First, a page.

GPS and GLONASS: what it is, how it works and what is the difference


Today navigation is a necessary and very popular thing. Over the past few years, navigation chips have become commonplace in mobile gadgets and other electronics. There are GPS and GLONASS navigation systems, let’s figure out what each of them is and study the principles of operation.

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What is GPS?

GPS (stands for Global Positioning System, global positioning system) is a satellite navigation system that measures distance, time and determines the location in the world coordinate system WGS 84. This system allows you to determine the location and speed of objects almost anywhere on the planet (with the exception of the polar regions ).

The development of GPS began in the 1950s for the US Department of Defense, but now the technology is used not only by the military, but also in everyday life. At that time, the USSR launched the first artificial Earth satellite, and American scientists observing this event noticed that, thanks to the Doppler effect, the frequency of the received signal increases with the approach of the satellite and decreases with increasing distance. They came to the conclusion that if you have information about your exact coordinates on Earth, you can measure the position and speed of the satellite, and knowing where the satellite is, you can calculate your own speed and coordinates.

GPS and GLONASS: what it is, how it works and what is the difference

The GPS system consists of artificial satellites that rotate in the middle Earth orbit (NAVSTAR satellite system, developed in the USA), and ground monitoring stations, united into a common network. The satellites continuously transmit a navigation signal to the Earth, including a “pseudo-random code”, ephemeris data (predicted coordinates and parameters of the satellite’s movement at a certain point in time) and almanac (data for calculating the approximate position of a satellite). This signal is received by subscriber GPS devices, which, based on the information received, calculate their geolocation.

One of the disadvantages of GPS technology is the low data transfer rate (up to 50 bps), which can take several minutes to calculate the coordinates. In addition, the GPS system is ineffective for determining the coordinates of a device that is located indoors, in an area surrounded by tall buildings, in forests and parks, tunnels, etc.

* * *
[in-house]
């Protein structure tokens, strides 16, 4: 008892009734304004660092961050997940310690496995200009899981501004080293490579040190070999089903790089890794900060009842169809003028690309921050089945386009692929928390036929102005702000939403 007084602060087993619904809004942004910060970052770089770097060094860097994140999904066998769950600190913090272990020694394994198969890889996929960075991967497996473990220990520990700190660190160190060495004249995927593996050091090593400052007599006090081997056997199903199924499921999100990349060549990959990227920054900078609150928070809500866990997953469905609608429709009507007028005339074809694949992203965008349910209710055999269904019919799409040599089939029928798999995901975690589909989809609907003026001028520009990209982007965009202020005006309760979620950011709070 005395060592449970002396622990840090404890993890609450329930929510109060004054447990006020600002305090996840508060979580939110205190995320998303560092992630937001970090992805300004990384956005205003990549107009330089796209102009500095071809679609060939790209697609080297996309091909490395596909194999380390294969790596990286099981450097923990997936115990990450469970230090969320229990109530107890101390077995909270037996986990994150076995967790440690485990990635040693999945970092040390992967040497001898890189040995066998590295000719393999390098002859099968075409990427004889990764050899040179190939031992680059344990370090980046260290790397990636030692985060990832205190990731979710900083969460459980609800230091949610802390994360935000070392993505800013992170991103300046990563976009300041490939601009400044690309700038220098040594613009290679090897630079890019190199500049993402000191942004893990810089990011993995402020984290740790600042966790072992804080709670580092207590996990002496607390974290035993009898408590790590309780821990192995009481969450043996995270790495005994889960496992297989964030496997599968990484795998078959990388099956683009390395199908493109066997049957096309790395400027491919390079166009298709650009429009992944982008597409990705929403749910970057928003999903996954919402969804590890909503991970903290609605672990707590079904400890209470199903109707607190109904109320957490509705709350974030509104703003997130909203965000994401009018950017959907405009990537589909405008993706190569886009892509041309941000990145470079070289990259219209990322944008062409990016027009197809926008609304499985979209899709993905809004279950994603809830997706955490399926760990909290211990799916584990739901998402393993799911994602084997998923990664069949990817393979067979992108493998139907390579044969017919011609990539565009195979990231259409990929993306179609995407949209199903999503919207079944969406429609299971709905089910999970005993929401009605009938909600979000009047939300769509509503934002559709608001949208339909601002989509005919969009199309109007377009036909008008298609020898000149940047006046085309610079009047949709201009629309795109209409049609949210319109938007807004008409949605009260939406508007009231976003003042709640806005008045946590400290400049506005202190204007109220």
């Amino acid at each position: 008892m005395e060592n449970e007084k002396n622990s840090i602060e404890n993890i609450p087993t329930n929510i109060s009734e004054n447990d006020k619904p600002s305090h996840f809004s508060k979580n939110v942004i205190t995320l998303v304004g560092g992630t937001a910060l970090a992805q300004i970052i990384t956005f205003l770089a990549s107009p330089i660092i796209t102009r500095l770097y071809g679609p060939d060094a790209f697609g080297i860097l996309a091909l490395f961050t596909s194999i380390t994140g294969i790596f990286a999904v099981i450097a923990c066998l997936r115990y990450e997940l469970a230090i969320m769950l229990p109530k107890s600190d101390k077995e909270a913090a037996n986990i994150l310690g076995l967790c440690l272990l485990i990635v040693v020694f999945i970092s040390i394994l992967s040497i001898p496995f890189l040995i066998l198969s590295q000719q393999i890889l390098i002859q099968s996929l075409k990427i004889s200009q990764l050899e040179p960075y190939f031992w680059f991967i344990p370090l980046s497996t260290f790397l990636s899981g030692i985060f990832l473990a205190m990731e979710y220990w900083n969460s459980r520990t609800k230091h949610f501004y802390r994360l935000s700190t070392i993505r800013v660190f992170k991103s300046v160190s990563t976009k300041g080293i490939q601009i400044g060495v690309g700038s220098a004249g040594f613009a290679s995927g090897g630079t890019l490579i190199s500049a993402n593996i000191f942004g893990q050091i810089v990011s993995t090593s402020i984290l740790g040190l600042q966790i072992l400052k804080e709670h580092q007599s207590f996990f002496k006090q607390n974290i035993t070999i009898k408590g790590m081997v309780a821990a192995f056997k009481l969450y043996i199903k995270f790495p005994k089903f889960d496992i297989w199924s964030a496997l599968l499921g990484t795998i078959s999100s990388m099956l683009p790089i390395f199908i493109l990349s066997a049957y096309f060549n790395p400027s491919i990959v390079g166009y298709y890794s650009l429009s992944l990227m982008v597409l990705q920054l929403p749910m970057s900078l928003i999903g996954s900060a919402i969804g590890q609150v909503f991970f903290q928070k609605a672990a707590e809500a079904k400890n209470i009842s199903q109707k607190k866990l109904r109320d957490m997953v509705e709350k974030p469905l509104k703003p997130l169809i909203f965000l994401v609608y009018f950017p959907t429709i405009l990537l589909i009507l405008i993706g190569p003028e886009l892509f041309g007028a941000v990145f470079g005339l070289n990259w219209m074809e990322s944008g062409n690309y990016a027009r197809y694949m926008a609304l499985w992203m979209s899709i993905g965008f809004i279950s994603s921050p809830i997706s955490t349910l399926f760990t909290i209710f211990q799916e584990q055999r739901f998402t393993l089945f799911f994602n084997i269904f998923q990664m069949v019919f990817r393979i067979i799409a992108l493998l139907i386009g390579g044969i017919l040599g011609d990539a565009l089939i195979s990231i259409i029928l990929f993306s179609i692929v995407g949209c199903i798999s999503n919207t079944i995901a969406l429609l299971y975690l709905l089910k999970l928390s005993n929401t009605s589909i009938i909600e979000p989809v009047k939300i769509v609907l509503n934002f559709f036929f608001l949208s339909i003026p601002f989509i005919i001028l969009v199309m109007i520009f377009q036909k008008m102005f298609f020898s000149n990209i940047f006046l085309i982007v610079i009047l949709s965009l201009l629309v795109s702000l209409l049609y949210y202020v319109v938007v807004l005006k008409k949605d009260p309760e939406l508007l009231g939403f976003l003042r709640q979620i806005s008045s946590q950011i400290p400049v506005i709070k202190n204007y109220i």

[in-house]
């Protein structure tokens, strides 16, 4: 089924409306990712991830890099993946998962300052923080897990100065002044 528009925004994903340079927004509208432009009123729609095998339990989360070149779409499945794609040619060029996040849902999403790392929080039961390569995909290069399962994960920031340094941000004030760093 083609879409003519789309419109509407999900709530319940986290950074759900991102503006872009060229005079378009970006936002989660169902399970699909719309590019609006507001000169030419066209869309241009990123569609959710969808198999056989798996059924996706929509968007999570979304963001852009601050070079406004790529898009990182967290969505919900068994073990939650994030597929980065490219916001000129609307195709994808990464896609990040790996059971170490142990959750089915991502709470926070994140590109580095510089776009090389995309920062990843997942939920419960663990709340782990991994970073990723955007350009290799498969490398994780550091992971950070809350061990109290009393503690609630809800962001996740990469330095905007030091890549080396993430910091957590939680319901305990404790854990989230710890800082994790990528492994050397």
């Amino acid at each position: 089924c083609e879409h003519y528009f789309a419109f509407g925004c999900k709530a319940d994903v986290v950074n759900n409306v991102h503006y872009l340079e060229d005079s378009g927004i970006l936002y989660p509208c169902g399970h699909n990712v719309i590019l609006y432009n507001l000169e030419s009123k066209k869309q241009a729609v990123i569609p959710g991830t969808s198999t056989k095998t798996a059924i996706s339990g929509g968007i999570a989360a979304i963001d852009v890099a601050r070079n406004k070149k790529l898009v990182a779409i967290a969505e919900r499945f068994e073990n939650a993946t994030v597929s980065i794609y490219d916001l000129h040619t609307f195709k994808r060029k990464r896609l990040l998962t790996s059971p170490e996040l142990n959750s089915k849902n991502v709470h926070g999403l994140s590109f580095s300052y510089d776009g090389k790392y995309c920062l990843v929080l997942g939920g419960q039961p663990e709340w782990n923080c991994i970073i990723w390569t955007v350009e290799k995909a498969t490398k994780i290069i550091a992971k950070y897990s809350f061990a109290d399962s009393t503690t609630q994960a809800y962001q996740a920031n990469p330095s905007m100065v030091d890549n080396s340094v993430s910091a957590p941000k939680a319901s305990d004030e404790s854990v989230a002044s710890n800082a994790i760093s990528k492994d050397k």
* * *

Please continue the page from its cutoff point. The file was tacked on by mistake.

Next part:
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What is A-GPS?

To eliminate these problems and to be able to determine the coordinates of any mobile device, A-GPS (Assisted GPS) technology was created. When using it, the GPS-receiver receives data not from satellites, but from external sources (as a rule, these are networks of cellular operators), and the recognition of the A-GPS signal takes less than 2 seconds.

The authors of the idea of ​​creating A-GPS were engineers Jimi Sennota and Ralph Taylor, who patented their development in 1981. The system was introduced in October 2001 in the United States, where it began to be used over the 911 emergency network.

A-GPS consists of an integrated GPS receiver and mobile network network components. There are two modes for A-GPS: A-GPS Online (main) and A-GPS Offline (auxiliary). The first allows you to get information about the coordinates of the satellites if you need to quickly determine the geolocation, if the GPS receiver has not functioned for more than 2 hours. The second mode speeds up the hot and cold start times for the GPS receiver. The A-GPS receiver updates the almanac, ephemeris and the list of visible satellites.

GPS and GLONASS: what it is, how it works and what is the difference

Despite its effectiveness, the A-GPS technology has a number of disadvantages, in particular, the quick start function does not work outside the coverage area of ​​the cellular network. Some receivers with A-GPS support are combined with the GSM radio module and cannot start if the latter is disconnected. In this case, the A-GPS receiver can start without GSM (GPRS) coverage. At the start, the A-GPS modules consume little traffic (5-7 KB), but if the signal is lost, re-synchronization will be required, which will entail increased power consumption, especially when roaming.

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What is GLONASS?

Currently, there are two satellite navigation systems in the world – the GPS described above and GLONASS (Global Navigation Satellite System). In fact, the latter is the Russian version of GPS. By analogy with GPS, GLONASS determines three-dimensional coordinates (latitude, altitude, longitude) around the world.